- 1.Wan E, Fung C, Yu E, Chin WY, Fong D, Chan A, et al. Effect of multifactorial treatment targets and relative importance of hemoglobin A1c, blood pressure, and low-density lipoprotein-cholesterol on cardiovascular diseases in Chinese primary care patients with type 2 diabetes mellitus: a population-based retrospective cohort study. J Am Heart Assoc. 2017;6. https://doi.org/10.1161/JAHA.117.006400. PMID: 28862945
- 2.Kernan WN, Ovbiagele B, Black HR, Bravata DM, Chimowitz MI, Ezekowitz MD, et al. Guidelines for the prevention of stroke in patients with stroke and transient ischemic attack: a guideline for healthcare professionals from the American Heart Association/American Stroke Association. Stroke. 2014;45:2160–236.CrossRefGoogle Scholar
- 3.Wang Z, Li J, Wang C, Yao X, Zhao X, Wang Y, et al. Gender differences in 1-year clinical characteristics and outcomes after stroke: results from the China National Stroke Registry. PLoS One. 2013;8. https://doi.org/10.1371/journal.pone.0056459. PMID: 23418571.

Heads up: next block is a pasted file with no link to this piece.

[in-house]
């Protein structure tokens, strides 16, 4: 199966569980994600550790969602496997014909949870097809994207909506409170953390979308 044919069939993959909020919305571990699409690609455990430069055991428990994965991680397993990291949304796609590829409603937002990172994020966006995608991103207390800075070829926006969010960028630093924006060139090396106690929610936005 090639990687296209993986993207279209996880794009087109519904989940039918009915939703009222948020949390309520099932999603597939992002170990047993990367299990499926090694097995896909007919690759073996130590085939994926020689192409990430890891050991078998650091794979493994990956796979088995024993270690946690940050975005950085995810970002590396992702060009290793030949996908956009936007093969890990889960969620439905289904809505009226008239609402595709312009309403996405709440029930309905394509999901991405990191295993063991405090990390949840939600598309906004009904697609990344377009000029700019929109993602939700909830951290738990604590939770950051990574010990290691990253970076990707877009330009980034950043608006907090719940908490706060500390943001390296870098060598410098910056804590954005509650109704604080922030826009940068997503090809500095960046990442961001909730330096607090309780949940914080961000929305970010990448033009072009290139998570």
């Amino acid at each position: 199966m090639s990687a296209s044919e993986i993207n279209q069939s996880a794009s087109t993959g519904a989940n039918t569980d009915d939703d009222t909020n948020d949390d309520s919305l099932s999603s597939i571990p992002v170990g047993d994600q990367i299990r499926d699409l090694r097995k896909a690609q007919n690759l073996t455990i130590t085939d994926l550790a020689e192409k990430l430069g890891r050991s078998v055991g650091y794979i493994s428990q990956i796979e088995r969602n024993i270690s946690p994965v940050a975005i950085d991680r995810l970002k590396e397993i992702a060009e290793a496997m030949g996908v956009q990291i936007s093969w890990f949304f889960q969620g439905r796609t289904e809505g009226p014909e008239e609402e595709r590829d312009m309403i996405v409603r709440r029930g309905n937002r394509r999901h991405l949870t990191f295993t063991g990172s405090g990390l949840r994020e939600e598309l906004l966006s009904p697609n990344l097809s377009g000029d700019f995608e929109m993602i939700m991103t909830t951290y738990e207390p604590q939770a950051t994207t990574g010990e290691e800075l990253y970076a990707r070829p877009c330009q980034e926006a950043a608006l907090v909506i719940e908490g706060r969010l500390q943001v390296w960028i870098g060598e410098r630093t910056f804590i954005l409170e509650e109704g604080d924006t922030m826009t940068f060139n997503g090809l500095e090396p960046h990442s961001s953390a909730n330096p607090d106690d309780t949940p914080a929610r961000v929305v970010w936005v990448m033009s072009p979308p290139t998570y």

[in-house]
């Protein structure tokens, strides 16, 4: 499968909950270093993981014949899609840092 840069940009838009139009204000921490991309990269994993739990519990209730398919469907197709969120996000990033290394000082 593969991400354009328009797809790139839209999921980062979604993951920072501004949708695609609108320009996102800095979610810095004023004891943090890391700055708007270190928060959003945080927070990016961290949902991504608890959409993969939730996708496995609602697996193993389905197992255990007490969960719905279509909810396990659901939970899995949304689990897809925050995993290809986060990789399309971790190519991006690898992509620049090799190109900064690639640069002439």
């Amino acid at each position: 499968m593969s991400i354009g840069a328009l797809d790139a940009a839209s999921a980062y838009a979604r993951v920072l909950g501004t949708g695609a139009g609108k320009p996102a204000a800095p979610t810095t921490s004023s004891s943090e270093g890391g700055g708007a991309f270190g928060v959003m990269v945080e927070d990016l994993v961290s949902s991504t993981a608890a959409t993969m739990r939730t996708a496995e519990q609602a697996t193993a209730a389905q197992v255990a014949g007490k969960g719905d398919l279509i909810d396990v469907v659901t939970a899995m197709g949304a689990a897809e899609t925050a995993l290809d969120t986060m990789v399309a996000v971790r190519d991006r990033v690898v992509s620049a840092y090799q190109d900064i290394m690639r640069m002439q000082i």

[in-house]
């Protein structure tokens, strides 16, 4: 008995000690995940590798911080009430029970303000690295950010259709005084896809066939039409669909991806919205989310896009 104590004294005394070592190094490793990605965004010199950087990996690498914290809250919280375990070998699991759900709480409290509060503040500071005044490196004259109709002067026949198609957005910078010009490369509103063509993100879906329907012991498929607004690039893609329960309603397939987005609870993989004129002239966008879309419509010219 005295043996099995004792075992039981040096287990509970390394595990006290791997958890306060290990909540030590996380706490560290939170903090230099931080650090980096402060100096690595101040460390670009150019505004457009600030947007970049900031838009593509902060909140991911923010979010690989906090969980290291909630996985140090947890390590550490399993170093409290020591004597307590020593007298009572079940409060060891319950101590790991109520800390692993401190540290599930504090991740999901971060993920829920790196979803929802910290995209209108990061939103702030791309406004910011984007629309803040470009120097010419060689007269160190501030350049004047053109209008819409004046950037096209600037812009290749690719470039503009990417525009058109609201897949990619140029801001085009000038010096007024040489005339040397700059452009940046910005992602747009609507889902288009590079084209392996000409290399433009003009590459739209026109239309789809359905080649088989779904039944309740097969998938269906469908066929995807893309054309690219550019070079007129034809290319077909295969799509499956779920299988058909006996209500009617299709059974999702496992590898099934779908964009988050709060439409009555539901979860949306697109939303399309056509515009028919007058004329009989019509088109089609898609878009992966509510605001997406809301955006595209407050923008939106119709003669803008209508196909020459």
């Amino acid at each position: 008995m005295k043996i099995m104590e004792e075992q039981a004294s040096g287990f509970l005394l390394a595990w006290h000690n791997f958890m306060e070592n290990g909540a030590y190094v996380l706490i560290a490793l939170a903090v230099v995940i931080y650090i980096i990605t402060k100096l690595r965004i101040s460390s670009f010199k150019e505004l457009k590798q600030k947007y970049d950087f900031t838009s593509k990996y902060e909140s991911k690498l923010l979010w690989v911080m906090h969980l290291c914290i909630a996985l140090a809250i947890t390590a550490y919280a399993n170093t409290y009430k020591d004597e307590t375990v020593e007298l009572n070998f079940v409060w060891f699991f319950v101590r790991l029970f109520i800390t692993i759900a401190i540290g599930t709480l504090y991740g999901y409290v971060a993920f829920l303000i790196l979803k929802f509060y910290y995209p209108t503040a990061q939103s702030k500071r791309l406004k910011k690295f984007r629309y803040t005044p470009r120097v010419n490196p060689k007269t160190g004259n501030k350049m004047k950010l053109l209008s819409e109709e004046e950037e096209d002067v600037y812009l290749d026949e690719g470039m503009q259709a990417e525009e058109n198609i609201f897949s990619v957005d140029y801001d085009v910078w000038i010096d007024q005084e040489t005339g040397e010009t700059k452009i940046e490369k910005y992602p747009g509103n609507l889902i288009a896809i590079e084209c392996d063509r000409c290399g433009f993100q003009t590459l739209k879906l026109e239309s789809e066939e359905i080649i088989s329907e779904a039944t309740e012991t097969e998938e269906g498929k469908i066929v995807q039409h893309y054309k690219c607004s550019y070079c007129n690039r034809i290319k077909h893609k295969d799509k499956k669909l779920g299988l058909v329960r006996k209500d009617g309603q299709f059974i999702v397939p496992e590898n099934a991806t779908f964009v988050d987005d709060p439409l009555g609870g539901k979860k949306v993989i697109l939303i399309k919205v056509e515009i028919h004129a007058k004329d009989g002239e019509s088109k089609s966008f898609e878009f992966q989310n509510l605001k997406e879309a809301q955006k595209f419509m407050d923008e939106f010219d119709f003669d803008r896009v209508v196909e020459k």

- 4.Sandercock P, Wardlaw JM, Lindley RI, Dennis M, Cohen G, Murray G, et al. The benefits and harms of intravenous thrombolysis with recombinant tissue plasminogen activator within 6 h of acute ischaemic stroke (the third international stroke trial [IST-3]): a randomised controlled trial. Lancet. 2012;379:2352–63.CrossRefGoogle Scholar
- 5.Hsieh CY. Intravenous alteplase for acute ischemic stroke in Taiwan: can we expand the National Health Insurance’s reimbursement criteria? Acta Neurol Taiwanica. 2017;26(1):1–2.Google Scholar
- 10.Jaillard A, Cornu C, Durieux A, Moulin T, Boutitie F, Lees KR, et al. Hemorrhagic transformation in acute ischemic stroke: the MAST-E study. MAST-E Group. Stroke 1999;30:1326–1332.Google Scholar